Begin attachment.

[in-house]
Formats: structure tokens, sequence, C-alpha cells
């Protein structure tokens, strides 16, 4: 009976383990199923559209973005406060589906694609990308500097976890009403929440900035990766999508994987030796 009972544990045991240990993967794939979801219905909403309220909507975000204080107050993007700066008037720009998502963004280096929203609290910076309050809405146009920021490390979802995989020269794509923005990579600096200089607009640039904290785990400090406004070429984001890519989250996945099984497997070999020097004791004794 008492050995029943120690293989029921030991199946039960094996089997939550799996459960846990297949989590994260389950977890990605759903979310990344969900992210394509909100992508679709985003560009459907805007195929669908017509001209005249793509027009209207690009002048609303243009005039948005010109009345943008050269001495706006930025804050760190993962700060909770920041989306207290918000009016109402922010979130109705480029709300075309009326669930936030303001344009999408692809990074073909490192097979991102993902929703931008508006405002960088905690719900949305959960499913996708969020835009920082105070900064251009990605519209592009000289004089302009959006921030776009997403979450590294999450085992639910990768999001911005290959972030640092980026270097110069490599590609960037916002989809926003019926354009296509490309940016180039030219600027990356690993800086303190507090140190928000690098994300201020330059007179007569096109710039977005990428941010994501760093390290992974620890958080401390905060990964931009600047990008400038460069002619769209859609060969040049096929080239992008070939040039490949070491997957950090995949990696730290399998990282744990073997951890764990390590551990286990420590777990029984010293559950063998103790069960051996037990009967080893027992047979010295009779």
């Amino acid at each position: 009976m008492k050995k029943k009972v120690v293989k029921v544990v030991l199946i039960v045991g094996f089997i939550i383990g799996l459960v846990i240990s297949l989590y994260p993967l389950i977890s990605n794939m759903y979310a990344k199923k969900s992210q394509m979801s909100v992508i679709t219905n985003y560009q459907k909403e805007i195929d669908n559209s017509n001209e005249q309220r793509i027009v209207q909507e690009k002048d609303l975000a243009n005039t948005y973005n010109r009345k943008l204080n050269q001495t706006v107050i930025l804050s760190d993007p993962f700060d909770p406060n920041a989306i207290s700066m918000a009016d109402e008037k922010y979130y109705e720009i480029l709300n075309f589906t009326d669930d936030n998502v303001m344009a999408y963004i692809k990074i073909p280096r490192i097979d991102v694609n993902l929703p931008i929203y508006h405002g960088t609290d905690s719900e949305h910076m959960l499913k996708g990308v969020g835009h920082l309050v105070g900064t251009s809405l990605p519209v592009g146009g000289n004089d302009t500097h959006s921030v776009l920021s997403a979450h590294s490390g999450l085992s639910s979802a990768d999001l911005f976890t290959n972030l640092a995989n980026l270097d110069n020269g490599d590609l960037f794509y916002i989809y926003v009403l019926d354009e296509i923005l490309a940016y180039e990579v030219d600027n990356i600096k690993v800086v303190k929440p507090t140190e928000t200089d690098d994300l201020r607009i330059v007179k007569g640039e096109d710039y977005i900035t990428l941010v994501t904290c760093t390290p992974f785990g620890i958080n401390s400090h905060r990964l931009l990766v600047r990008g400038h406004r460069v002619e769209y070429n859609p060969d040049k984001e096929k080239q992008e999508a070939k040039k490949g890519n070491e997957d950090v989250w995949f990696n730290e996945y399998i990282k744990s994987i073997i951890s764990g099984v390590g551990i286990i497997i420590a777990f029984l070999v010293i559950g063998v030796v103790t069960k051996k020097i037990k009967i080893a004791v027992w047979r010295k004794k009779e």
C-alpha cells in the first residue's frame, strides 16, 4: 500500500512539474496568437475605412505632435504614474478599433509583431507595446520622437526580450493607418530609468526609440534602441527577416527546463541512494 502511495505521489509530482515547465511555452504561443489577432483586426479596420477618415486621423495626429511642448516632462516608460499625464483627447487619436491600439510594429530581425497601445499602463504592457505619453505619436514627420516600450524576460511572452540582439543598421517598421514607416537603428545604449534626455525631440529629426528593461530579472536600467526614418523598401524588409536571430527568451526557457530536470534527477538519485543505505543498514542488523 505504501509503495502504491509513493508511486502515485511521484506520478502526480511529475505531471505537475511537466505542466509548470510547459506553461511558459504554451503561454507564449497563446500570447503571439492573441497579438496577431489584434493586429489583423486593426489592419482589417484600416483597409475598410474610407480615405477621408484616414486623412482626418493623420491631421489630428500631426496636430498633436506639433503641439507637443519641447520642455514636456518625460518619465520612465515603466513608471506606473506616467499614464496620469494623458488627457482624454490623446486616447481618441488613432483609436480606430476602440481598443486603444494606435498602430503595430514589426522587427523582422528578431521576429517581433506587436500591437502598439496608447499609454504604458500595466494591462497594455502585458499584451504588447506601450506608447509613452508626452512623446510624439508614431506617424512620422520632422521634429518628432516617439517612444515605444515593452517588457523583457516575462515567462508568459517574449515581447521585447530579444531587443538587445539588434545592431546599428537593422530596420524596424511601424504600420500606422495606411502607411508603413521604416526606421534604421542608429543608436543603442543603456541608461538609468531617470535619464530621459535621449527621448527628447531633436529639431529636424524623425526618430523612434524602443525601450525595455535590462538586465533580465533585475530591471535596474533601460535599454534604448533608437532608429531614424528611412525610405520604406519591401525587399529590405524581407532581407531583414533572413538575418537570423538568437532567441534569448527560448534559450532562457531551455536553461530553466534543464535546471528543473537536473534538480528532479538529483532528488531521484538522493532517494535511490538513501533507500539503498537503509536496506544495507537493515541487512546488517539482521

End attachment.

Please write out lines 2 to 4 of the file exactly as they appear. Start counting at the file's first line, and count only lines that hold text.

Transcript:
Formats: structure tokens, sequence, C-alpha cells
């Protein structure tokens, strides 16, 4: 009976383990199923559209973005406060589906694609990308500097976890009403929440900035990766999508994987030796 009972544990045991240990993967794939979801219905909403309220909507975000204080107050993007700066008037720009998502963004280096929203609290910076309050809405146009920021490390979802995989020269794509923005990579600096200089607009640039904290785990400090406004070429984001890519989250996945099984497997070999020097004791004794 008492050995029943120690293989029921030991199946039960094996089997939550799996459960846990297949989590994260389950977890990605759903979310990344969900992210394509909100992508679709985003560009459907805007195929669908017509001209005249793509027009209207690009002048609303243009005039948005010109009345943008050269001495706006930025804050760190993962700060909770920041989306207290918000009016109402922010979130109705480029709300075309009326669930936030303001344009999408692809990074073909490192097979991102993902929703931008508006405002960088905690719900949305959960499913996708969020835009920082105070900064251009990605519209592009000289004089302009959006921030776009997403979450590294999450085992639910990768999001911005290959972030640092980026270097110069490599590609960037916002989809926003019926354009296509490309940016180039030219600027990356690993800086303190507090140190928000690098994300201020330059007179007569096109710039977005990428941010994501760093390290992974620890958080401390905060990964931009600047990008400038460069002619769209859609060969040049096929080239992008070939040039490949070491997957950090995949990696730290399998990282744990073997951890764990390590551990286990420590777990029984010293559950063998103790069960051996037990009967080893027992047979010295009779």
């Amino acid at each position: 009976m008492k050995k029943k009972v120690v293989k029921v544990v030991l199946i039960v045991g094996f089997i939550i383990g799996l459960v846990i240990s297949l989590y994260p993967l389950i977890s990605n794939m759903y979310a990344k199923k969900s992210q394509m979801s909100v992508i679709t219905n985003y560009q459907k909403e805007i195929d669908n559209s017509n001209e005249q309220r793509i027009v209207q909507e690009k002048d609303l975000a243009n005039t948005y973005n010109r009345k943008l204080n050269q001495t706006v107050i930025l804050s760190d993007p993962f700060d909770p406060n920041a989306i207290s700066m918000a009016d109402e008037k922010y979130y109705e720009i480029l709300n075309f589906t009326d669930d936030n998502v303001m344009a999408y963004i692809k990074i073909p280096r490192i097979d991102v694609n993902l929703p931008i929203y508006h405002g960088t609290d905690s719900e949305h910076m959960l499913k996708g990308v969020g835009h920082l309050v105070g900064t251009s809405l990605p519209v592009g146009g000289n004089d302009t500097h959006s921030v776009l920021s997403a979450h590294s490390g999450l085992s639910s979802a990768d999001l911005f976890t290959n972030l640092a995989n980026l270097d110069n020269g490599d590609l960037f794509y916002i989809y926003v009403l019926d354009e296509i923005l490309a940016y180039e990579v030219d600027n990356i600096k690993v800086v303190k929440p507090t140190e928000t200089d690098d994300l201020r607009i330059v007179k007569g640039e096109d710039y977005i900035t990428l941010v994501t904290c760093t390290p992974f785990g620890i958080n401390s400090h905060r990964l931009l990766v600047r990008g400038h406004r460069v002619e769209y070429n859609p060969d040049k984001e096929k080239q992008e999508a070939k040039k490949g890519n070491e997957d950090v989250w995949f990696n730290e996945y399998i990282k744990s994987i073997i951890s764990g099984v390590g551990i286990i497997i420590a777990f029984l070999v010293i559950g063998v030796v103790t069960k051996k020097i037990k009967i080893a004791v027992w047979r010295k004794k009779e």